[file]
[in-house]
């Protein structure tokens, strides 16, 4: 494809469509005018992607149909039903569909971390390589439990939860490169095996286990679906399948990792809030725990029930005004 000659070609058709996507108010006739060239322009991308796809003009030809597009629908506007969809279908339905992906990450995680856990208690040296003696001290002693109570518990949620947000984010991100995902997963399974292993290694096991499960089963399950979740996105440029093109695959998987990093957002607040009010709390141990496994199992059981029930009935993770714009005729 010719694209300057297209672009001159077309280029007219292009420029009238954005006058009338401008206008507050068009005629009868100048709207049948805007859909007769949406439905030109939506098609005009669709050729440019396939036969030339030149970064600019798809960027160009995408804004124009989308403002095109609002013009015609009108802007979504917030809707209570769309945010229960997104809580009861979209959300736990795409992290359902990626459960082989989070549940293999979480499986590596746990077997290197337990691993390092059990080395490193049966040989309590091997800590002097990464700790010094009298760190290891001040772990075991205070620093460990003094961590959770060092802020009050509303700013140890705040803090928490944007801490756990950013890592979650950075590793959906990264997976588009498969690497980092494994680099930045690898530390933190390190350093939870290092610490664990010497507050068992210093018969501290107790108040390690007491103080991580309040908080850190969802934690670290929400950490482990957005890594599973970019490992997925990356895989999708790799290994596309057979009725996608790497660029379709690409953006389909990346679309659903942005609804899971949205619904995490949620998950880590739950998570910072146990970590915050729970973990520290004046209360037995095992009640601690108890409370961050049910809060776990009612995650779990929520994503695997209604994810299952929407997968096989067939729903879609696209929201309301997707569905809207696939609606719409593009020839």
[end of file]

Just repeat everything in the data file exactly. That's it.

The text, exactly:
[in-house]
């Protein structure tokens, strides 16, 4: 494809469509005018992607149909039903569909971390390589439990939860490169095996286990679906399948990792809030725990029930005004 000659070609058709996507108010006739060239322009991308796809003009030809597009629908506007969809279908339905992906990450995680856990208690040296003696001290002693109570518990949620947000984010991100995902997963399974292993290694096991499960089963399950979740996105440029093109695959998987990093957002607040009010709390141990496994199992059981029930009935993770714009005729 010719694209300057297209672009001159077309280029007219292009420029009238954005006058009338401008206008507050068009005629009868100048709207049948805007859909007769949406439905030109939506098609005009669709050729440019396939036969030339030149970064600019798809960027160009995408804004124009989308403002095109609002013009015609009108802007979504917030809707209570769309945010229960997104809580009861979209959300736990795409992290359902990626459960082989989070549940293999979480499986590596746990077997290197337990691993390092059990080395490193049966040989309590091997800590002097990464700790010094009298760190290891001040772990075991205070620093460990003094961590959770060092802020009050509303700013140890705040803090928490944007801490756990950013890592979650950075590793959906990264997976588009498969690497980092494994680099930045690898530390933190390190350093939870290092610490664990010497507050068992210093018969501290107790108040390690007491103080991580309040908080850190969802934690670290929400950490482990957005890594599973970019490992997925990356895989999708790799290994596309057979009725996608790497660029379709690409953006389909990346679309659903942005609804899971949205619904995490949620998950880590739950998570910072146990970590915050729970973990520290004046209360037995095992009640601690108890409370961050049910809060776990009612995650779990929520994503695997209604994810299952929407997968096989067939729903879609696209929201309301997707569905809207696939609606719409593009020839």